Who: Xavier Cartoixà (Dept. d'Enginyeria Electrònica, Universitat Autònoma de Barcelona)

Place: Donostia International Physics Center

Date: Friday, 24 July 2015, 12:00

In order for graphene and other two-dimensional materials to become competitive players amongst the myriads of electronic devices, one of the main technological hurdles that must be overcome is achieving a low contact resistance (Rc) so that high frequency performance is not compromised [1]. For graphene, it is often quoted that an Rc value lower than 100 ???m is desirable, while larger values are thought to be a limiting factor on the graphene field effect transistor performance [2,3]. Recent experiments have achieved this landmark value with a top contact geometry [4]. On the other hand, an edge contact has been shown experimentally to achieve contact resistances with similar or lower values than most top contacts [5], challenging the conventional wisdom that having a large contact area will result in a decreased value of the contact resistance.

We will argue that ballistic electron injection into graphene (or any other 2D material) is basically a perimeter-dependent phenomenon, dependent only on the atomistic details of the graphene-metal configuration at the edge of the metal, and pretty much independent on the amount of metal-2DM overlap.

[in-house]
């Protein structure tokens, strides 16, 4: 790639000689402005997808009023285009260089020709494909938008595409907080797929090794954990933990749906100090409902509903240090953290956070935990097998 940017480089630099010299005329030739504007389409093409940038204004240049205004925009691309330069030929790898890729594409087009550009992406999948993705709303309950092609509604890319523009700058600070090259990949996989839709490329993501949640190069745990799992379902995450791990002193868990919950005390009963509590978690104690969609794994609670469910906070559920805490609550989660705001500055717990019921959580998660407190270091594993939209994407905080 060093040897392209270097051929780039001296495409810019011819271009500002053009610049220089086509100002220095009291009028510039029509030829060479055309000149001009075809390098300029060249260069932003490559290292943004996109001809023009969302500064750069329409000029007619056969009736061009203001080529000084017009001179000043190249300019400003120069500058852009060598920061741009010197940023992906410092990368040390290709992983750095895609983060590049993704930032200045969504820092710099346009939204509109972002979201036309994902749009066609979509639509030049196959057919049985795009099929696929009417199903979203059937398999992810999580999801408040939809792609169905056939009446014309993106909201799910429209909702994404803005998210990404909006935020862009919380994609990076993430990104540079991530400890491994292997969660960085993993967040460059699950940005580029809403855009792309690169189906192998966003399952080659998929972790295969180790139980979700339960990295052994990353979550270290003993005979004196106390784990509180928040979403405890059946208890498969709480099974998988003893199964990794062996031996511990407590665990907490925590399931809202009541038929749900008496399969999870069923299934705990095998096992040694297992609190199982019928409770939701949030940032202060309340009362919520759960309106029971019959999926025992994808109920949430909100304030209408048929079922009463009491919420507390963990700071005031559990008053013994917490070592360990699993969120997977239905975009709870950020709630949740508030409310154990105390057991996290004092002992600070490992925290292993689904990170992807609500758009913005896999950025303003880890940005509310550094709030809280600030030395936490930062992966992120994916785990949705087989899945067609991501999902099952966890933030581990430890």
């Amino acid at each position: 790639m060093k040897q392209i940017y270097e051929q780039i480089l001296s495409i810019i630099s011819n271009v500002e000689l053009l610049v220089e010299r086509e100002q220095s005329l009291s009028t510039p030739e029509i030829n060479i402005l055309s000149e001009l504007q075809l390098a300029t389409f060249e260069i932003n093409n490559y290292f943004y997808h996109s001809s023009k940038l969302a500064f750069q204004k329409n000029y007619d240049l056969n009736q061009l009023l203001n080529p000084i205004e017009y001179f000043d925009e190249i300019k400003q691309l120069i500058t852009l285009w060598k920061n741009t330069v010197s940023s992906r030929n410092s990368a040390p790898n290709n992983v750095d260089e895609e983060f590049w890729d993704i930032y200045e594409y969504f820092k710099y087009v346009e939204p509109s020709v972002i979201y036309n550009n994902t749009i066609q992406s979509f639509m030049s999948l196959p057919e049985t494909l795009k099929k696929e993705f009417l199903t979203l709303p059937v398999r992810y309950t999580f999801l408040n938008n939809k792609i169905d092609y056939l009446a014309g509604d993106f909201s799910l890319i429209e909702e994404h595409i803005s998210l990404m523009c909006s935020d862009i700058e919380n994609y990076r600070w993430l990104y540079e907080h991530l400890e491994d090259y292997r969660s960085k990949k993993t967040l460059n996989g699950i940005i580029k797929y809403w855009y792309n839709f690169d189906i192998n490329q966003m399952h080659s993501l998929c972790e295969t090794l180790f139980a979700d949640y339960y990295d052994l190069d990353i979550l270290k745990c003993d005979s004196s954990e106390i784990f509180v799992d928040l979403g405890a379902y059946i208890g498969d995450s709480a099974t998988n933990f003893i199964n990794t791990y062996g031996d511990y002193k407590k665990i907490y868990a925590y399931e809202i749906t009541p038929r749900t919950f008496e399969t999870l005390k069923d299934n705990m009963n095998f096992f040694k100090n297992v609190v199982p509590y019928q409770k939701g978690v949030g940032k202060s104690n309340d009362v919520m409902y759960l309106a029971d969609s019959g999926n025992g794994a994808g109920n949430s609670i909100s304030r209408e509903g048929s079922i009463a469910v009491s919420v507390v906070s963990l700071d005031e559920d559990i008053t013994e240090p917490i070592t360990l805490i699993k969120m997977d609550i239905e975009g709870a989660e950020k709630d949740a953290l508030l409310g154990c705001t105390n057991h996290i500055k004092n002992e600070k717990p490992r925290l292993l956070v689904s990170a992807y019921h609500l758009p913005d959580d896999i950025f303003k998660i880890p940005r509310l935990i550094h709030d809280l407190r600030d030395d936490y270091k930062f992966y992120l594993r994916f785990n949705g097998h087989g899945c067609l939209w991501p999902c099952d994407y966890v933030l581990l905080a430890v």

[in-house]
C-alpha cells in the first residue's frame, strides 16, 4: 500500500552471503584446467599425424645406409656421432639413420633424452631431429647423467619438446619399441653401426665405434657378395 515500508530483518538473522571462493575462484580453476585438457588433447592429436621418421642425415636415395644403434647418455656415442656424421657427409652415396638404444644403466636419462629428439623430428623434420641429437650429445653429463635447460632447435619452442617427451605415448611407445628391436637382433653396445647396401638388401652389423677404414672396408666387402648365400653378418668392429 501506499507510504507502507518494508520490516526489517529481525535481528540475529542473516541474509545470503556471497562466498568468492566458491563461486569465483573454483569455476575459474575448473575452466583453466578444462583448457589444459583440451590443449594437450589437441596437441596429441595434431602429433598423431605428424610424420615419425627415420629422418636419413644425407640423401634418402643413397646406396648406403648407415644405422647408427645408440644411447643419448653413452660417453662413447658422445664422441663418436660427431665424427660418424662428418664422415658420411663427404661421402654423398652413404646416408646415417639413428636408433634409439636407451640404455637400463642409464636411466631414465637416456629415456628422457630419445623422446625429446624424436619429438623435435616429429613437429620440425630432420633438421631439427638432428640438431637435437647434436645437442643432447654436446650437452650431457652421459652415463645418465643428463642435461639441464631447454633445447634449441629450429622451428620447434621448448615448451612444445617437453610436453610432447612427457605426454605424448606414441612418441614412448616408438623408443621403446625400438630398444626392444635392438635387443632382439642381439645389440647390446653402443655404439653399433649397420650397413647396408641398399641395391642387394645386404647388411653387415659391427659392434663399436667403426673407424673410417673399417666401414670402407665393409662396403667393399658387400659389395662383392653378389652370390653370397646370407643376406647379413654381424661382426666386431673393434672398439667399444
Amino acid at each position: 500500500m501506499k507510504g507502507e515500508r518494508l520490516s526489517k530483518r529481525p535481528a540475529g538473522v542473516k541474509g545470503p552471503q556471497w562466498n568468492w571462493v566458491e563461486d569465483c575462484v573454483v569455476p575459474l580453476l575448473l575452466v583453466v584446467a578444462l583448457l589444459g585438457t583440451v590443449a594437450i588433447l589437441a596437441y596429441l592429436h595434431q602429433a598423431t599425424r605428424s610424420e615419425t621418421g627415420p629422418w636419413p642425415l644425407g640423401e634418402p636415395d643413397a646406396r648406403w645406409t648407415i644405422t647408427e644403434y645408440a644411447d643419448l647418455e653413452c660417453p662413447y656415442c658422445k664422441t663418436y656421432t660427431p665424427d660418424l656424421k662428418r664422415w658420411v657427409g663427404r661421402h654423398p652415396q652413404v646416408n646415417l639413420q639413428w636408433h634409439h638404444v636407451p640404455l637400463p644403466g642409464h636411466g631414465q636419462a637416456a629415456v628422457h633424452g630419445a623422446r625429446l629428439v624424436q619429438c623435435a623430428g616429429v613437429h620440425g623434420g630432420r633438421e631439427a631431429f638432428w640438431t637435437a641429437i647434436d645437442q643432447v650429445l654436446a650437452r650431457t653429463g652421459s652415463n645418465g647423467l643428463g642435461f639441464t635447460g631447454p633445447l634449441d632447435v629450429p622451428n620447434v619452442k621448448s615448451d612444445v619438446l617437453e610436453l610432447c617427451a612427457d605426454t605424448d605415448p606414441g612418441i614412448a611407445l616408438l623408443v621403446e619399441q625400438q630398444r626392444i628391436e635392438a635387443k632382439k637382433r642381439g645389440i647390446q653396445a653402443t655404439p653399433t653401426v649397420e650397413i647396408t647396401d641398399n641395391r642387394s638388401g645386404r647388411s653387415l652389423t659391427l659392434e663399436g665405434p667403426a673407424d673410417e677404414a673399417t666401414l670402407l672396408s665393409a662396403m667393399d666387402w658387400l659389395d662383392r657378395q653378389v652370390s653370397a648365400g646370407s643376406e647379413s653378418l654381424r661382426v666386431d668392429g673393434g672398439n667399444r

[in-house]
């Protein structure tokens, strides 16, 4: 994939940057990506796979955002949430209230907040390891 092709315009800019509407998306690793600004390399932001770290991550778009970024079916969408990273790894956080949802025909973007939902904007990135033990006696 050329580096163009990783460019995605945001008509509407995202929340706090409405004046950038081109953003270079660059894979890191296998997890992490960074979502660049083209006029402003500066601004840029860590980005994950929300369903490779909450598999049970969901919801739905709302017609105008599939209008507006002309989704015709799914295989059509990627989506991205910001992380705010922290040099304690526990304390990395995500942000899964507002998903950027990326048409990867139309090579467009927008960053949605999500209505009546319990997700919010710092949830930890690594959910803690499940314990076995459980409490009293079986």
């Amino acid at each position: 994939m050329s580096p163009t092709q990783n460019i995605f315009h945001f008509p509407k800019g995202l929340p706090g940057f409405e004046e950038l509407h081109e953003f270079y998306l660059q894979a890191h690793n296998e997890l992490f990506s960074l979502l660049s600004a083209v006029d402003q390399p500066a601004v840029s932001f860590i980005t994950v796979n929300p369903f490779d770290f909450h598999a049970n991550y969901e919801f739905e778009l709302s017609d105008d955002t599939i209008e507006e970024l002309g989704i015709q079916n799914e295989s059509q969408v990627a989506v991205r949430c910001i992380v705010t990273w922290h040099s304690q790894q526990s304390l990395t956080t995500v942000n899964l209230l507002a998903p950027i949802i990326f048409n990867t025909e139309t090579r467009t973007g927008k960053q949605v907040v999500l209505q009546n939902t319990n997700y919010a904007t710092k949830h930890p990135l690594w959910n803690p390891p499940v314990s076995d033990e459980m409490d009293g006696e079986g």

Our arguments are supported by first principles calculations of the conductance of a model {Ni,Al,Pd}(111)/Graphene contact, where the type of binding (chemi- vs physisorbed) relates to the size of the fluctuations of the transmission curves, but does not show any clear dependence on the amount of overlap. In fact, having a large overlapping region between the metal and the 2D material may be detrimental to the goal of a low contact resistance.

We acknowledge financial support by the Spanish Ministerio de Economía y Competitividad under Projects Nos. TEC2012-31330 and FIS2010-21883 and by Generalitat Valenciana under Grant PROMETEO/2012/011. We also acknowledge computational support from the CCC of the Universidad Autónoma de Madrid. Also, the research leading to these results has received funding from the European Union Seventh Framework Programme under grant agreement No. 604391 Graphene Flagship.


[1] J. S. Moon and D. K. Gaskill, IEEE Trans. Microwave Theory Tech. 59, (2011) 2702.
[2] A. Venugopal, L. Colombo and E. M. Vogel, Appl. Phys. Lett. 96, (2010) 013512.
[3] Bo-Chao Huang, Ming Zhang, Yanjie Wang and Jason Woo, Appl. Phys. Lett. 99, (2011) 032107.
[4] J. S. Moon, M. Antcliffe, H. C. Seo, D. Curtis, S. Lin et al., Appl. Phys. Lett. 100, (2012) 203512.
[5] L. Wang, I. Meric, P. Y. Huang, Q. Gao, Y. Gao et al., Science 342, (2013) 614.

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